Had a relaxed day in Lysekil yesterday. Lysekil is one of the busiest divespots in Sweden. I went to Diveteam Lysekil that had arranged a lecture in marine biology. Researchers reach out to divers and gave a very informative and inspiring talk about lobsters. I didn’t know how little was known about lobster ecology. Since they live on bottoms they are hard to study in their natural habitat. Having a stable population is important both to preserve the environment and for the fishery interests. Now we get to the hard part! Lobsters are slow breeders. Lobster reproduce by transfer of sperm during summer and the female then makes ova and fertilize the eggs for next year. Then comes a larvae stage where the to-be lobsters move with the current. It takes 7-8 years until a lobster reaches the size we are used to see them in the store. All in all, a slow and vulnerable life cycle with many unknowns.
Another problem is a possible invasion of foreign lobster species, mainly the American lobster. There has been sightings and there are questions about cross reproduction fertility and competition. Luckily, as invasive species is a global problem that can unbalance ecosystems and give wide-ranging destructive effects, this is an area of marine ecology that can get some research funding. The researchers are thinking of working with divers who report sightings and also bring in pictures of the claws. The EU-funded project “carapax” has found a relationship between body weight and claw proportion between the big and small part of the claw. Hereby photographs can be used to “weigh” the animals.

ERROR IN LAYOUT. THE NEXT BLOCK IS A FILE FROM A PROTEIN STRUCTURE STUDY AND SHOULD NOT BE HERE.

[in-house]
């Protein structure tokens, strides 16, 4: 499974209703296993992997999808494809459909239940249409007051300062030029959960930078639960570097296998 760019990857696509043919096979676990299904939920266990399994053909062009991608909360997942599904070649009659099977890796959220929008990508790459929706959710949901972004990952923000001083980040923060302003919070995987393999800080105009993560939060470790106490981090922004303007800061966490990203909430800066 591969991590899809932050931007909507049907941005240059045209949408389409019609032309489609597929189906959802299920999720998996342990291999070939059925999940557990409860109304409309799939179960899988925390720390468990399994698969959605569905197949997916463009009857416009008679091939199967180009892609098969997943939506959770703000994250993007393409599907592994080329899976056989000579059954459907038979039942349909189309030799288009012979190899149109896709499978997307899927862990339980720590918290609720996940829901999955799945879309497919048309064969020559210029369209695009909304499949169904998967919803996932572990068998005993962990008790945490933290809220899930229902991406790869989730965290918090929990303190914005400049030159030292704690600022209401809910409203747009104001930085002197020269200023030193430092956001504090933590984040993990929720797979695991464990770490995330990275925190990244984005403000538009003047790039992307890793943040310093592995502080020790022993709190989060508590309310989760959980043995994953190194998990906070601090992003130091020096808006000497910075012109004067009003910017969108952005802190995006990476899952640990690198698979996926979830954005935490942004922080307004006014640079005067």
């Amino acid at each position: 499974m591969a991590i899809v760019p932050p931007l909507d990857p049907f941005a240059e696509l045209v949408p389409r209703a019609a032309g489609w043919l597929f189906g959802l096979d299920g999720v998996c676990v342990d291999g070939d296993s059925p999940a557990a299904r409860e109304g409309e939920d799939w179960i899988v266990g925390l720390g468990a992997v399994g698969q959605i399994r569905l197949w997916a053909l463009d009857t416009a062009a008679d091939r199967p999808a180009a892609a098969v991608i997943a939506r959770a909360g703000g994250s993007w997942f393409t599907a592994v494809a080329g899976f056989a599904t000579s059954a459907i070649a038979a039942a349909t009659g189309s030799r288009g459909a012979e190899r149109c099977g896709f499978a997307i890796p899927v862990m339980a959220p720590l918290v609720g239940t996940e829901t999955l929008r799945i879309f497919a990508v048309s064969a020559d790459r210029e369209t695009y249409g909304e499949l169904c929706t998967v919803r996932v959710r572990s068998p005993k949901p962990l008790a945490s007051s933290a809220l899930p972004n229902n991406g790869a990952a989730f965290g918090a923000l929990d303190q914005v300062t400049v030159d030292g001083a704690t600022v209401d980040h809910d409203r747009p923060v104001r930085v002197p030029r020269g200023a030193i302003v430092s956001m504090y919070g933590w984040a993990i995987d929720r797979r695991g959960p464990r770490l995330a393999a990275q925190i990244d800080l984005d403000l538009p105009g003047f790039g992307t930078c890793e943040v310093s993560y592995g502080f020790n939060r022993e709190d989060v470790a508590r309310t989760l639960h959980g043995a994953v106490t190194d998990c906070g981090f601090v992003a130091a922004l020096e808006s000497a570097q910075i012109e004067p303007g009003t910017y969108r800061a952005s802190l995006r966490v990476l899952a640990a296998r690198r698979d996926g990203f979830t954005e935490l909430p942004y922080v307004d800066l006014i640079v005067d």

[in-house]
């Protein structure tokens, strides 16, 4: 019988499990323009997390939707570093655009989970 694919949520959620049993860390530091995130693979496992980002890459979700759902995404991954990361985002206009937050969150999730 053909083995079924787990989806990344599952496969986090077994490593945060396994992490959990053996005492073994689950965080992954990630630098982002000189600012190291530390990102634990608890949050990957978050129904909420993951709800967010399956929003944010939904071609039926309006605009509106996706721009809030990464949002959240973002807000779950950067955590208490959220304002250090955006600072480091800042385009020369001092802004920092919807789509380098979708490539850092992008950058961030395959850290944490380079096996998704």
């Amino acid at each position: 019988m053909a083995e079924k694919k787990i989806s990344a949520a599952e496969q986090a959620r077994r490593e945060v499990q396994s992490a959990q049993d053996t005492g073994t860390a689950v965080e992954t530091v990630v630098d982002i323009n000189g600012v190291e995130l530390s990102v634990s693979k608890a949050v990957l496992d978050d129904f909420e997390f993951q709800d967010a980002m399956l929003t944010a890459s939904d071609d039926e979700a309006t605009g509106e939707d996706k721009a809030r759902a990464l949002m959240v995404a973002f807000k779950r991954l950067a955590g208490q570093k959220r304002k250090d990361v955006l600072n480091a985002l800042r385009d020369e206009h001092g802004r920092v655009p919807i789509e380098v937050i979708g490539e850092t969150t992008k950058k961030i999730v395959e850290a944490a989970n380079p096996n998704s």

Divers can be a part of research! Cool isn’t it?! I also felt an increased interest for the species after the talk – we protect what we love.
I had a nice talk with people at the dive center and went for a short dive. I still have a lot to learn to become a proficient dry suit diver – but there is no better way than just putting the hours into it… So, I do.